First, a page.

Charity urges better protection for Christian refugees in Germany

A refugee woman walks through the caravan park in Frankfurt, Germany, Feb. 12. (CNS photo/Alexander Heinl, EPA)

An international charity has urged better protection for Christian refugees in Germany after church officials said many face abuse in Muslim-dominated camps and reception centers.

"We've heard much about the nasty treatment of Christians, and we're compiling a report to push politicians into action," said Rachel Marsuk, a spokesman for the Netherlands-based Open Doors International, which says it serves persecuted Christians worldwide.


"We've had questionnaires returned detailing how Christian refugees have been psychologically abused, physically mistreated and denied food. The scale of this problem has been covered up or played down," she said.

Germany took in 1.1 million refugees from the Middle East and Africa during 2015 and granted 476,000 asylum requests. German newspapers have reported rapes, beatings and robberies in the country's refugee centers, as well as abusive taunts against Christianity.

In a March 10 interview with Catholic News Service, Marsuk said the worst abuses had been reported in Berlin and other cities.

"It's essential churches help address this problem, especially since many Christian refugees are too scared to speak out," Marsuk told CNS.

"Politicians at (the) local and national level here have done nothing to help and don't want to hear about these cases. They don't see how religious differences have fueled tensions and led to persecution."

Stefan Forner, Berlin archdiocesan spokesman, said Archbishop Heiner Koch had discussed the plight of Christian refugees at a March 8 meeting with local officials. He said many camp administrators failed to grasp the importance of religious and cultural differences and had failed to act to prevent anti-Christian violence.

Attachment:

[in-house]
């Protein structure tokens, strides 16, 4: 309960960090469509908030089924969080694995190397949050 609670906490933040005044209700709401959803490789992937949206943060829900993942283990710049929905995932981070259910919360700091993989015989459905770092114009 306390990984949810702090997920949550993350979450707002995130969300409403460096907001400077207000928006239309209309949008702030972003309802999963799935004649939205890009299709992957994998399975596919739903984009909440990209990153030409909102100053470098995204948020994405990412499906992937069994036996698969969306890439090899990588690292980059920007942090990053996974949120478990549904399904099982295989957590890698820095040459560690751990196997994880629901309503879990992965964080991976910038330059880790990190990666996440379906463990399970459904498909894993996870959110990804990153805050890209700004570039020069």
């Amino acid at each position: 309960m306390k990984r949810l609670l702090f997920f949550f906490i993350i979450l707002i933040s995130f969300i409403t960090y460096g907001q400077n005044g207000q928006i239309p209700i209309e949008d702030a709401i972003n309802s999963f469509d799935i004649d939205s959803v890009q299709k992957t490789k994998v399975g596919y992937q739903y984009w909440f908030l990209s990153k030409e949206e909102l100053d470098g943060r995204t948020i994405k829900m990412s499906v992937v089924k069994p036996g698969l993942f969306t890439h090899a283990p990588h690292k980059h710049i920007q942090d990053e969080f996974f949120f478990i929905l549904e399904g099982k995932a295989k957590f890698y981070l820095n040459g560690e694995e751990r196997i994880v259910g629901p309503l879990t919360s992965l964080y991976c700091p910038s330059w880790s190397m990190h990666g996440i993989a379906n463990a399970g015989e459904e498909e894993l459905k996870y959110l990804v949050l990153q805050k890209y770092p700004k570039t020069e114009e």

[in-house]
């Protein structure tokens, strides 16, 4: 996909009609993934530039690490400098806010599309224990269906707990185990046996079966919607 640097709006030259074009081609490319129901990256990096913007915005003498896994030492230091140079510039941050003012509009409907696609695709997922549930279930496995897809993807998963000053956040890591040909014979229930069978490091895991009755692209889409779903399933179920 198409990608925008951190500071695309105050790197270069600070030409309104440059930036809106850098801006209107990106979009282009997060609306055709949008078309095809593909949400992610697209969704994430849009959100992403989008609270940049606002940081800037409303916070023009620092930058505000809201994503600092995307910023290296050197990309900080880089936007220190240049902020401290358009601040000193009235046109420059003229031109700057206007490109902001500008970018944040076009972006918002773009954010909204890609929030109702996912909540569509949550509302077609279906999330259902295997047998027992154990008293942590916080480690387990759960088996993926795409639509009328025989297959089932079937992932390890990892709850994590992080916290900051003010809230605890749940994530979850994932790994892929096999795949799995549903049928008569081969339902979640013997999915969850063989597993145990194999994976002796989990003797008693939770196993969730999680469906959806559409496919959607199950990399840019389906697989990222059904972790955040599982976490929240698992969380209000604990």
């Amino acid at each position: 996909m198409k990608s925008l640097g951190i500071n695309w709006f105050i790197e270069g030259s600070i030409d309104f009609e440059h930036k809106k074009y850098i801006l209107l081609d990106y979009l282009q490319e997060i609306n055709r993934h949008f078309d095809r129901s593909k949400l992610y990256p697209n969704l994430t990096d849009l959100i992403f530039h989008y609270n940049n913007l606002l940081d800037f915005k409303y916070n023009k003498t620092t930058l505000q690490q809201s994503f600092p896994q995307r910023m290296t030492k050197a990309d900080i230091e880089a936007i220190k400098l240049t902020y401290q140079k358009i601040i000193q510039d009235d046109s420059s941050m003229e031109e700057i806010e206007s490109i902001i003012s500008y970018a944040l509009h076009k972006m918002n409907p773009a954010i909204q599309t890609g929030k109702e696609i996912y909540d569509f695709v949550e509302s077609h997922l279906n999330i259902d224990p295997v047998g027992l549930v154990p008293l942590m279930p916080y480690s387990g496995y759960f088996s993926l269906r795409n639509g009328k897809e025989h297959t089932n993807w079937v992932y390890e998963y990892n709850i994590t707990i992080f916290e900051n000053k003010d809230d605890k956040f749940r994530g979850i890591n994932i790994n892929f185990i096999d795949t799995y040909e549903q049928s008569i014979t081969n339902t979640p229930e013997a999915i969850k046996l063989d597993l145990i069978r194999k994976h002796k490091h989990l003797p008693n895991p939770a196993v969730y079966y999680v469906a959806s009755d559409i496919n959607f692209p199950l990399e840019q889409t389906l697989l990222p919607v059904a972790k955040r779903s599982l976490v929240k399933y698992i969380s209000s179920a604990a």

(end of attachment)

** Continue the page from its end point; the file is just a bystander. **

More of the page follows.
"Some people don't even want to talk about Christians, fearing Muslims may have a problem with this," Forner told CNS March 9.

"We need to help those dealing with refugees to understand the situation of Christians in Syria and other countries of origin and be aware of the potential hazards of putting all the refugees together. When something bad happens, it must have consequences and not be hushed up," he said.

Several Christian communities in Germany have provided special facilities for Christian refugees, although politicians and church leaders have resisted calls for refugees to be separated on religious and ethnic lines.

Patrick Nicholson, spokesman for the church's Vatican-based Caritas Internationalis, told CNS March 9 Christians made up only a small minority of refugees in Europe, adding that he had read about Christians being thrown off boats in the Mediterranean Sea but doubted widespread discrimination.

The German-language Kathpress news agency reported a Catholic priest from Congo, Father Olivier Ndjimbi-Tshiende, who ministered in the Munich Archdiocese after gaining political asylum in Germany, had been forced to leave his parish in the face of "racial slurs and threatening letters," despite a support petition by more than 40,000 Catholics.

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